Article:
Trending Topics

Report: While Thousands of People Have Been Killed By Cops Over Last Decade, Just 14 Officers Have Gone to Jail

Outrage In Missouri Town After Police Shooting Of 18-Yr-Old ManThousands of people have been killed by police in the United States over the past 10 years, but only 54 officers have been charged with a crime, according to an analysis by the Washington Post.

Of the 35 cases that have been resolved, 21 officers were acquitted or saw their cases dropped. So that means of the thousands of killings, just 14 officers received jail time.

The Post analysis, conducted with the assistance of researchers from Bowling Green State University, provides perhaps the most revealing examination to date of how extremely rare it is for prosecutors to bring charges against officers and how difficult it is for those prosecutors to convince juries to find officers guilty of crimes.

In addition, even if they officers are found guilty of wrongdoing, the Post analysis found that they rarely get sentenced to significant time. The average sentence was four years, though sometimes the sentences were as short as a few weeks.

“Jurors are very reluctant to punish police officers, tending to view them as guardians of order, according to prosecutors and defense lawyers,” the Post wrote.

Though various reports have indicated that the number of deaths of civilians at the hands of police have been severely undercounted by authorities because departments aren’t mandated to report incidents, experts believe an average of more than 900 people are killed by law enforcement officers every year.

The Post analysis found that nearly two-thirds of the 49 victims were Black in the cases where officers were charged, while more than three-quarters of the officers charged were white. Nearly all the cases not involving white officers were Black officers who killed Black victims.

While the Post interviewed more than 20 prosecutors across the country who claimed that race was not a factor in their decision-making when they decided to bring charges, not everybody believed them.

The Post quoted a defense lawyer, Doug Friesen, who was skeptical of that claim, saying it was “naive.”

“Anytime you have politicians that have to make charging decisions, realistically that is part of their decision-making process,” said Friesen, who represented a white officer convicted in 2013 for fatally shooting an unarmed Black man. “They are asking themselves, ‘Is there going to be rioting out in the streets?’ ”

The Post delved into the race question, saying it was difficult to assess how much of a role it played in whether cops get charged—but acknowledging that the charges often come amidst angry protests.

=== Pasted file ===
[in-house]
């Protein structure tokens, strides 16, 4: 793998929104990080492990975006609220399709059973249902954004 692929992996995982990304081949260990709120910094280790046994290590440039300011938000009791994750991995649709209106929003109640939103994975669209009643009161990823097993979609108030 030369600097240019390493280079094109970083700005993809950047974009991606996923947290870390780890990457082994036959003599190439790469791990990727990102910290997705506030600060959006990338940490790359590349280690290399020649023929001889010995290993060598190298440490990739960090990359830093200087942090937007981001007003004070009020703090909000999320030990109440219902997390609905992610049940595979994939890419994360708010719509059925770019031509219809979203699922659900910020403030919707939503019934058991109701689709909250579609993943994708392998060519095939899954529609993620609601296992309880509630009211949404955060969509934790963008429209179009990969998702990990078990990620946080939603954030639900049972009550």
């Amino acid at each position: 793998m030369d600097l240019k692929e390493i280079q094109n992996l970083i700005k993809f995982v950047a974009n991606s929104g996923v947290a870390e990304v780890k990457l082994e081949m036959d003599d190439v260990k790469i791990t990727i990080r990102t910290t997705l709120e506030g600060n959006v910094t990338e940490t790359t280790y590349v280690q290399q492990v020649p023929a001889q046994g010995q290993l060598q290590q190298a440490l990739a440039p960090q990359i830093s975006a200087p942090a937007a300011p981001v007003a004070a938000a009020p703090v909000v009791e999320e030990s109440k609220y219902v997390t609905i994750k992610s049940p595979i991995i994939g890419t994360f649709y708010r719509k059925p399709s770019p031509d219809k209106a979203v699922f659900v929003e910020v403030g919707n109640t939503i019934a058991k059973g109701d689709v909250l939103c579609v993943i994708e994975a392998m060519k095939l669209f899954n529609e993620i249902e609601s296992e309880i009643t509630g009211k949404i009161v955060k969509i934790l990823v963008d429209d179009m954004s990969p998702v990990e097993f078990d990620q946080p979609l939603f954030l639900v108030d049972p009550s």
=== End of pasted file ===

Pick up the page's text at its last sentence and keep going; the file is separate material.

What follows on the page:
Of the cases investigated by the Post, federal prosecutors stepped in to file federal civil rights charges against six officers for killing Black people.

The Post and Bowling Green identified five factors that were usually present in the cases in order for a cop to be charged: the person killed was unarmed; a victim was shot in the back; there was a video recording of the incident; there was incriminating testimony from other officers; or there were allegations of a coverup.

Of the 54 cases, 43 involved at least one of these four factors, while 19 involved at least two.

The Walter Scott case in North Charleston, where police officer Michael Slager was charged with murder last week after a bystander video of his shooting of Scott surfaced, had four of the five factors present.

“To charge an officer in a fatal shooting, it takes something so egregious, so over the top that it cannot be explained in any rational way,” Philip M. Stinson, a criminologist at Bowling Green who studies arrests of police, told the Post. “It also has to be a case that prosecutors are willing to hang their reputation on.”

Jurors usually see the officer as “the good party in the fight,” said David Harris, a University of Pittsburgh law professor and expert in police use of force. “To get them to buy into a story where the officer is the bad guy goes fundamentally against everything they believe.”

“It’s a question of whether it was too much force,” Harris said. “It’s a very flexible standard that has to be interpreted in every case. All this makes it very difficult to convict an officer.”


Back to top